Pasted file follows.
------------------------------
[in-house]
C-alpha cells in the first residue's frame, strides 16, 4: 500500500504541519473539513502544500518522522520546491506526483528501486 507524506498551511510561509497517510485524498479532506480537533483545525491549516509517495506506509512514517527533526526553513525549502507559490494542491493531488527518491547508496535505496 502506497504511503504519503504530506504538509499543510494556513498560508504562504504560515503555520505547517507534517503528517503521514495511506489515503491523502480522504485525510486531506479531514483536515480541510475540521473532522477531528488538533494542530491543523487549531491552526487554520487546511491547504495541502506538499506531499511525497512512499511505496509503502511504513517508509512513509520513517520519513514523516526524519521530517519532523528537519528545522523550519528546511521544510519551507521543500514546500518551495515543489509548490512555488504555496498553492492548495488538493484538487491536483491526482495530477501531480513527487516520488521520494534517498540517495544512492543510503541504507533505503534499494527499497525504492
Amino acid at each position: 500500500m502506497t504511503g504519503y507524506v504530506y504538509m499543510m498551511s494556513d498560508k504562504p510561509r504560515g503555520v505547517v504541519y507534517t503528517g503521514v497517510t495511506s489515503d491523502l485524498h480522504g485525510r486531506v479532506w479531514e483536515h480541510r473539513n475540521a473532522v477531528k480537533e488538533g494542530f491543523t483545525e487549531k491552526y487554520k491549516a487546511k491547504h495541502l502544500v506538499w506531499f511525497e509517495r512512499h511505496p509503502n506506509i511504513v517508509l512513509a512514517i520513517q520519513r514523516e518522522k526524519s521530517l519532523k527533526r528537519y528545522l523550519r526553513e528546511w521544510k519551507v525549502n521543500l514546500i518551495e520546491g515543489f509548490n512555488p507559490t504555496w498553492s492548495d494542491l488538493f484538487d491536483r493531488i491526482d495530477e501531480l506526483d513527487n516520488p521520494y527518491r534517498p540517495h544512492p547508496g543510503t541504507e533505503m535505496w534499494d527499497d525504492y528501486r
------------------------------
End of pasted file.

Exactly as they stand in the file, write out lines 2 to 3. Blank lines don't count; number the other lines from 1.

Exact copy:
C-alpha cells in the first residue's frame, strides 16, 4: 500500500504541519473539513502544500518522522520546491506526483528501486 507524506498551511510561509497517510485524498479532506480537533483545525491549516509517495506506509512514517527533526526553513525549502507559490494542491493531488527518491547508496535505496 502506497504511503504519503504530506504538509499543510494556513498560508504562504504560515503555520505547517507534517503528517503521514495511506489515503491523502480522504485525510486531506479531514483536515480541510475540521473532522477531528488538533494542530491543523487549531491552526487554520487546511491547504495541502506538499506531499511525497512512499511505496509503502511504513517508509512513509520513517520519513514523516526524519521530517519532523528537519528545522523550519528546511521544510519551507521543500514546500518551495515543489509548490512555488504555496498553492492548495488538493484538487491536483491526482495530477501531480513527487516520488521520494534517498540517495544512492543510503541504507533505503534499494527499497525504492
Amino acid at each position: 500500500m502506497t504511503g504519503y507524506v504530506y504538509m499543510m498551511s494556513d498560508k504562504p510561509r504560515g503555520v505547517v504541519y507534517t503528517g503521514v497517510t495511506s489515503d491523502l485524498h480522504g485525510r486531506v479532506w479531514e483536515h480541510r473539513n475540521a473532522v477531528k480537533e488538533g494542530f491543523t483545525e487549531k491552526y487554520k491549516a487546511k491547504h495541502l502544500v506538499w506531499f511525497e509517495r512512499h511505496p509503502n506506509i511504513v517508509l512513509a512514517i520513517q520519513r514523516e518522522k526524519s521530517l519532523k527533526r528537519y528545522l523550519r526553513e528546511w521544510k519551507v525549502n521543500l514546500i518551495e520546491g515543489f509548490n512555488p507559490t504555496w498553492s492548495d494542491l488538493f484538487d491536483r493531488i491526482d495530477e501531480l506526483d513527487n516520488p521520494y527518491r534517498p540517495h544512492p547508496g543510503t541504507e533505503m535505496w534499494d527499497d525504492y528501486r